This year has been a challenging one for the arts section — we’ve been without an editor for most of the year. We have done our best to present well-balanced coverage of our community, but there are undoubtedly things we missed. When putting together this year’s BEST, we were in the unique position to speak to many of these events from our own personal experiences, because we’ve been out covering this stuff ourselves more often than previous years. We roped in the rest of the editorial board, and as a group, we collected the things we individually and collectively loved most, though there are plenty of other things we probably could have included.
The arts community in C-U is incredibly active and engaged, and we are truly lucky to have so many opportunities to reap the benefits of our neighbors’ creative endeavors. Even though we don’t always agree on decisions or what is beautiful, we are genuinely grateful to live in a place that celebrates all types of artistic expressions.
— Jessica Hammie, Managing Editor
BEST dance performance of the year: Cynthia Oliver’s Virago-Man Dem
KCPA presents a whole bunch of dance performances over the course of the year, from dance troupes to UIUC students. Just last month, though, KCPA presented Cynthia Oliver’s Virago-Man Dem, a homecoming of sorts for Oliver, who is the Associate Vice Chancellor of Research in the Humanities, Arts, and Related Fields, and a professor of Dance. Her career as a dancer and choreographer is beyond impressive — she has won a Bessie Award, Creative Capital award, Illinois Arts Council award, and a Rockefeller Foundation MAP Fund (twice). In short: She’s a big deal.
Virago-Man Dem was presented in the Colwell Playhouse. The mid-sized space allowed for intimacy and also the spectacle and grandiosity of the performance. The work, vignettes and meditations on contemporary black masculinity, was powerful, beautiful, and engaging. The attention to all of details was evident. Oliver’s literal choreography in dance, as well as her choreography as project manager spoke to her capacity as a polyglot, as an orchestrator who is able to have all contributors contribute their best. It was a beautifully moving work of art. Her reception at the end of the show was equally moving. It was a moment for the community to do our best to show our appreciation for one of our own. (JH) Photo by Jessica Hammie
BEST local version of a Broadway musical: Fun Home at Station Theatre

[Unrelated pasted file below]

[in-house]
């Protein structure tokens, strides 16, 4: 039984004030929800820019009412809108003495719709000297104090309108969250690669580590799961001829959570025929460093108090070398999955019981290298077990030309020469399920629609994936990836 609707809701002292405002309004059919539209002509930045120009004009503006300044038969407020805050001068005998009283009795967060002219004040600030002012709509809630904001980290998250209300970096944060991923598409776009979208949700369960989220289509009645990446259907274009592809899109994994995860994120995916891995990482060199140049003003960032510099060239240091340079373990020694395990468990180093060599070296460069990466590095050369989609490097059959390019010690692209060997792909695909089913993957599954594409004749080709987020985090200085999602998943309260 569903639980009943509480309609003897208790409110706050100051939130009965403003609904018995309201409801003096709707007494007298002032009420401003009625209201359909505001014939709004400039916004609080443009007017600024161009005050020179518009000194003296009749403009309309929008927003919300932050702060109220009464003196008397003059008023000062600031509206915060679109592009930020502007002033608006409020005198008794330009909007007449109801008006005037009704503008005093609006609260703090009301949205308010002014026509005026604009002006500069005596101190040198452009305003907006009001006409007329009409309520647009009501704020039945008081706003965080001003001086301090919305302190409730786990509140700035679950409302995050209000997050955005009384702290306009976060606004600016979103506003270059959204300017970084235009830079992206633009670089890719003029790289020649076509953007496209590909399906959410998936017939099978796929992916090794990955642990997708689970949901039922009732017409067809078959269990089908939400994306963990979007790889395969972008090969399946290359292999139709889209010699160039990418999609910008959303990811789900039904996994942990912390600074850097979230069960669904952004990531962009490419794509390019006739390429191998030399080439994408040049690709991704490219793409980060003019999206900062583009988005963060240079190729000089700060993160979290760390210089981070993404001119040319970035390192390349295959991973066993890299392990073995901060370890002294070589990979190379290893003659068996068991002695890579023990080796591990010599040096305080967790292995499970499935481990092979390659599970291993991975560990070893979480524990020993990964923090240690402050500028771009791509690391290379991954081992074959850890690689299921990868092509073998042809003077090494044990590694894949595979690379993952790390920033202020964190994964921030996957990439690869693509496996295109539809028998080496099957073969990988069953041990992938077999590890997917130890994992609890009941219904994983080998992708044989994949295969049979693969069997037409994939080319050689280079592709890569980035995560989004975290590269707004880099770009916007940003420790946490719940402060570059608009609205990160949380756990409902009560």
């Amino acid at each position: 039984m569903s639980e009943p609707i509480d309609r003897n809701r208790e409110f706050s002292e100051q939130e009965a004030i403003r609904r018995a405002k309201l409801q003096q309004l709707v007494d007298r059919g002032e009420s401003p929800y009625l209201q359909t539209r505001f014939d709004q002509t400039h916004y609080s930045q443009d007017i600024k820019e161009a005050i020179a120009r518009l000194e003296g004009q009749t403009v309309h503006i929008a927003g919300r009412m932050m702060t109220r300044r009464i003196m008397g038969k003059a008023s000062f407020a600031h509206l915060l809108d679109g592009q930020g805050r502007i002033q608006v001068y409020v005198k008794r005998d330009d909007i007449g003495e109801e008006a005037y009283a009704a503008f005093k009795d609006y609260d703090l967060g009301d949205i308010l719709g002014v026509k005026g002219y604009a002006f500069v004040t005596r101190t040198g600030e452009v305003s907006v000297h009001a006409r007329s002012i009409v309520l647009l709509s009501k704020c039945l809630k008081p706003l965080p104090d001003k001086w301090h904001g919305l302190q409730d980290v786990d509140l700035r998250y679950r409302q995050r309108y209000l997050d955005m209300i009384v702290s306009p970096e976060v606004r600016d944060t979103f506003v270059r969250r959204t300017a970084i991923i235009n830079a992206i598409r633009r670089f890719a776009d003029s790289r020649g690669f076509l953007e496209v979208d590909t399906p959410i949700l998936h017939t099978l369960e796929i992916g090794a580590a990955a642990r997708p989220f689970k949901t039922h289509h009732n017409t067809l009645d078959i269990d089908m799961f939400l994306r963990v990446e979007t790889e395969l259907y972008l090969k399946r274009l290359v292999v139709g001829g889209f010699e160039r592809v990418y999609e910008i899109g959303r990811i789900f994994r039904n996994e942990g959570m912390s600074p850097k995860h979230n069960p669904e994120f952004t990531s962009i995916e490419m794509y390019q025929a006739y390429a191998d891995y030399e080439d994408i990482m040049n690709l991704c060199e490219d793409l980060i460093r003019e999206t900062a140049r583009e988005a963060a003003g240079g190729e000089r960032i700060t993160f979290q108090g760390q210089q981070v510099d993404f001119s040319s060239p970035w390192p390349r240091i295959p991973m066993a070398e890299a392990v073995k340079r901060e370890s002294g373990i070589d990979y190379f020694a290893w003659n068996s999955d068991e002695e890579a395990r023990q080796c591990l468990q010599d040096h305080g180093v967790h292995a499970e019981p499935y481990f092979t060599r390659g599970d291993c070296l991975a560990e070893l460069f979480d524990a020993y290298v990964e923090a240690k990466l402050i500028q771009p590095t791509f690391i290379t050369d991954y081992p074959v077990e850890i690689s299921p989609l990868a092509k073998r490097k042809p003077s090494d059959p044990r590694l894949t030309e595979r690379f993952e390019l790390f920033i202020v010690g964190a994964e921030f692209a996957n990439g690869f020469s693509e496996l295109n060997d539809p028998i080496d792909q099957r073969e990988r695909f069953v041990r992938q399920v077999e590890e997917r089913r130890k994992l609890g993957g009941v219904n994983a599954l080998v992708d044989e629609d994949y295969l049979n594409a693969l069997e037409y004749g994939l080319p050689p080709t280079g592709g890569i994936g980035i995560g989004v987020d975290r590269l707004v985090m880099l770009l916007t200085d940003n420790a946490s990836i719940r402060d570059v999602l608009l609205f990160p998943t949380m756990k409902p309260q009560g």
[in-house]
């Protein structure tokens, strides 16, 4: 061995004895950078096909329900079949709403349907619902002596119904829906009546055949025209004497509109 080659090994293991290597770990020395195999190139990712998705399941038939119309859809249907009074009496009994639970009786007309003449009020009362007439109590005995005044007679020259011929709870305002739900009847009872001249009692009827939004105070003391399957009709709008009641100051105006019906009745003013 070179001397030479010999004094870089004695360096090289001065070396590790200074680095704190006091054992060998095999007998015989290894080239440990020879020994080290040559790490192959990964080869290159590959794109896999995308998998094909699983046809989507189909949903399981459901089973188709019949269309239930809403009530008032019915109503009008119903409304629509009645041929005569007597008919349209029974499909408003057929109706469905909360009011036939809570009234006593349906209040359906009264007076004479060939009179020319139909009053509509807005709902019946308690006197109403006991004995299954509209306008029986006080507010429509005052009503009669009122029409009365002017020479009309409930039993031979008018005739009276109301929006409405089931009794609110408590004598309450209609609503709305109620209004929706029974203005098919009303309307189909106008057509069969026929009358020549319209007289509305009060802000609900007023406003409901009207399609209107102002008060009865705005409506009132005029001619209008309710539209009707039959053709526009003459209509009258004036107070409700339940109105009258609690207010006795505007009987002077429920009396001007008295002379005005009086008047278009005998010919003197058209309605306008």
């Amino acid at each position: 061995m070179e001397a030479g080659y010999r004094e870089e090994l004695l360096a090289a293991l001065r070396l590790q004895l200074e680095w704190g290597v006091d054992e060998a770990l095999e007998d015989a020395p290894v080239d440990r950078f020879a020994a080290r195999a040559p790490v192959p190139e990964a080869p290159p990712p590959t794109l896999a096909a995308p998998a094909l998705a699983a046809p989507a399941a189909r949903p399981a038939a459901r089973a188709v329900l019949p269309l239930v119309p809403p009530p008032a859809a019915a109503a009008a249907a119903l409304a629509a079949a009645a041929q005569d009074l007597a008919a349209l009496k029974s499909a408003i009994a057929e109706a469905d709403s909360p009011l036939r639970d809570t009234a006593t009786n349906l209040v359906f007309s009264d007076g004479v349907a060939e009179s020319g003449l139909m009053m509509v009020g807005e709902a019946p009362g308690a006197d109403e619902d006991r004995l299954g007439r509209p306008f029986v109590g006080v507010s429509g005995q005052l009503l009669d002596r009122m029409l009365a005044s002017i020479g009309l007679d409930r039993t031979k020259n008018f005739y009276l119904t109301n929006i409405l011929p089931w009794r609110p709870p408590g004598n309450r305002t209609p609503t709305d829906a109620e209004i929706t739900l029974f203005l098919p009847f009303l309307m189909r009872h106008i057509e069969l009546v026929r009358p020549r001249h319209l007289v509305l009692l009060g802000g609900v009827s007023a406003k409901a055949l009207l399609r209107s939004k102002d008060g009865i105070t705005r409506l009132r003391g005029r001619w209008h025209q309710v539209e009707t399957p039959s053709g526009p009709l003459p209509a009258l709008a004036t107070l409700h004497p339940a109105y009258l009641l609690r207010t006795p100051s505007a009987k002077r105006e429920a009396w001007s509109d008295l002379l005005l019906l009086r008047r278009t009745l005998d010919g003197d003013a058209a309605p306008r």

In 2015 I attended my first Broadway musical in NYC, and it was Fun Home. The show, based on a graphic memoir by Alison Bechdel, is an intimate, tender, and raw portrayal of her relationship with her father juxtaposed against her journey of coming out as a lesbian. Her father, a closeted gay man with an obsessive personality committed suicide when Bechdel was in college. I sat in the front row of small theater, feet literally touching the stage, as I watched the original Tony winning cast perform at times an arm’s length away. It was life-changing. Naturally I was thrilled to see that The Station would be taking on this show, but I was also apprehensive. I would be going in with ridiculously high expectations. The Celebration Company did a masterful job with the show, with perfectly cast actors, and The Station was the ideal venue to replicate the intimacy of the original. It would not have been possible to stage this appropriately at any other local venue. I left the show just as spellbound as I had in New York, which says a lot about the theater talent that we have here in C-U. (JM) Photo by Scott Wells
BEST Ebertfest moment: Ava Duvernay
Ebertfest does a wonderful job of bringing in notable names every year, and has its share of memorable moments. This year's guest list included three black women who have made groundbreaking contributions to film: Julie Dash, Amma Asante, Ava DuVernay, who flew in to be on a panel following the screening of her film 13th. I believe my exact words when I heard she would be here in C-U were: “OH MY GOD AVA DUVERNAY IS GOING TO BE HERE.” Unfortunately, child-related activities impeded my ability to be in the audience for this (sigh), but fortunately our writer Nicole was there and did a great write up of the experience. 13th garnered a slew of nominations and awards, including an Emmy win and Oscar nomination, DuVernay had just released her film adaptation of A Wrinkle in Time, she’s currently working on a film about the Central Park Five, is easily one of the most important voices in film right now, and she graced our Virginia Theater stage in the midst of her star not just rising, but exploding. You can read more about bringing all three of these women to C-U in this post from Chaz Ebert. (JM) Photo by Nicole Anderson-Cobb